Lord Woolf: ‘Let’s take the politics out of prisons’

15 Apr 2015

"This was the rallying cry from Lord Harry Woolf at the end of his lecture marking 25 years since the start of the Strangeway’s riot" writes PET's Nina Champion, reporting back from Prison Reform Trust's recent lecture:

"Lord Woolf says a contest between the political parties on ‘who can be toughest on crime has to be resisted’. A timely message as the political parties launch their manifestos this week ahead of the General Election 2015.

Lord Woolf praised the recent report from the cross-party Justice Select Committee (Prisons: Planning and Policies) as an ‘admirable example of politicians from different parties working together to reach consensus’.  

Accompanying the lecture on 1st April, Prison Reform Trust have published a fascinating and detailed report looking at ‘Strangeway’s 25 years on’. The report highlights each of Lord Woolf’s twelve key recommendations from his extensive inquiry that followed the riots and looks at how far the recommendations are being achieved today.

As Aldous Huxley said "That men do not learn very much from the lessons of history is the most important of all the lessons of history." Listening to Lord Woolf, Patron of PET and Chairman of Prison Reform Trust, and reading PRT’s report, there is a sense that many of his observations and recommendations are just as important today, and that the lessons of history may be at risk of being forgotten:

‘Sadly the picture I am receiving at the moment is uncannily similar to that at the time of Strangeways. At a time of significant change stresses continued to occur due to over-crowding coupled with cuts in resources and staff. The consequences have included a number of near riots’, said Lord Woolf.

However he was also keen to highlight the great work being done in prisons, despite the challenging circumstances. He is Patron of The Butler Trust which on the same night as the lecture, were holding their annual award ceremony to recognise and award those working in the prison service that perform their duties ‘exceptionally well’.

There was a strong sense in his lecture however, that prisons are under increasing strain. In particular he pointed to:

  • Over-crowding
  • Our reliance on imprisonment that is ‘acutely out of line with other western European countries’
  • The cost of such over crowding in prison places, particularly in times of austerity
  • The lack of sufficient training, activity and rehabilitation programmes for the number of prisoners held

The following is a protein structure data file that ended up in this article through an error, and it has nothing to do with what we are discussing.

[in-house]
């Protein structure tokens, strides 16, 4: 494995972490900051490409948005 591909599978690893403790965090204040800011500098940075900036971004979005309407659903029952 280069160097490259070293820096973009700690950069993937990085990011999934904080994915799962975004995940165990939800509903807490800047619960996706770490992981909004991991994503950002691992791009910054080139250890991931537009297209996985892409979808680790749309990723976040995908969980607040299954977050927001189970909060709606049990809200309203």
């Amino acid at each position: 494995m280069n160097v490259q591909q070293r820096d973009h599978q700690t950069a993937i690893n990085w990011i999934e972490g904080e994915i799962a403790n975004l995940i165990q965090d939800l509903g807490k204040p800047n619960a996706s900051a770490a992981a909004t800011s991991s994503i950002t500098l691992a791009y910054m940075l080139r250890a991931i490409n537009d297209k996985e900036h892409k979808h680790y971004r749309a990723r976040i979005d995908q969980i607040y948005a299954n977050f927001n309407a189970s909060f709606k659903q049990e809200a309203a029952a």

• The ‘deeply disturbing’ rise in the number of suicides
  • Staff shortages and the impact on morale
  • Budget cuts
  • Prisoners being held further from their families and communities in larger, more distant prisons

As an example, Lord Woolf described a recent visit to HMP Wandsworth, hosted by ‘the inspiring and extremely experienced Governor and senior members of his team’. He described them as ‘excellent’ and ‘totally committed staff’, however the challenge of running the prison was made poignantly clear by a few key statistics:

  • HMP Wandsworth has capacity for less than 1000 men, but holds 1700 prisoners
  • There were only work placements available for 350 prisoners
  • It manages up to 32,000 transitional moves a year
  • It contains men of 35 different nationalities and members of 30 different gangs
  • The prison has lost 27% of its budget and 25% of its staff
  • There had been an 80% turnover of the Senior Management Team in three years

Dealing with overcrowding remains a key tenant of his proposed solutions, a recommendation he made 25 years ago but was ignored, leading to an increase in population from 44,000 at the time of his report, to over 84,000 today.

He draws attention to California and Texas, ‘which were once at the forefront among those promoting ever-increasing use of imprisonment, are now trying to reduce their prison populations because they are unaffordable’.

Lord Woolf is optimistic that ‘this country is capable of having a prison system which like out legal system is one that is admired around the globe for providing fairness and justice. However to achieve this we must ensure that our prison system uses the resources that it is allocated in the most effective way possible’.

He also highlights the need for a regime that is ‘fair and within the capacity of the prison to provide, so that the prisoner will be on release less likely – not more likely-to offend again’.

In conclusion, Lord Woolf implored the new government to learn the lessons of his inquiry 25 years ago and also to conduct their own similar inquiry; ‘in view of the history of what has occurred, this should now be determined after an examination of the justice system as a whole involving all sections of the system and extensive consultation’.

PET would welcome such a holistic inquiry and public debate on the use of imprisonment and how to use resources effectively to achieve the best outcomes for those in prison. We set out our views on how this could work within education in our 2014 Prisoner Learning Alliance report ‘Smart Rehabilitation’."

Lord Woolf also wrote the foreword to PET's third Brain Cells report in September 2014. He reiterated his argument in his original report that the Prison Service must support people in prison to 'make proper use of their time' and benefit from educational opportunities. Read Brain Cells: Listening to Prisoner Learners.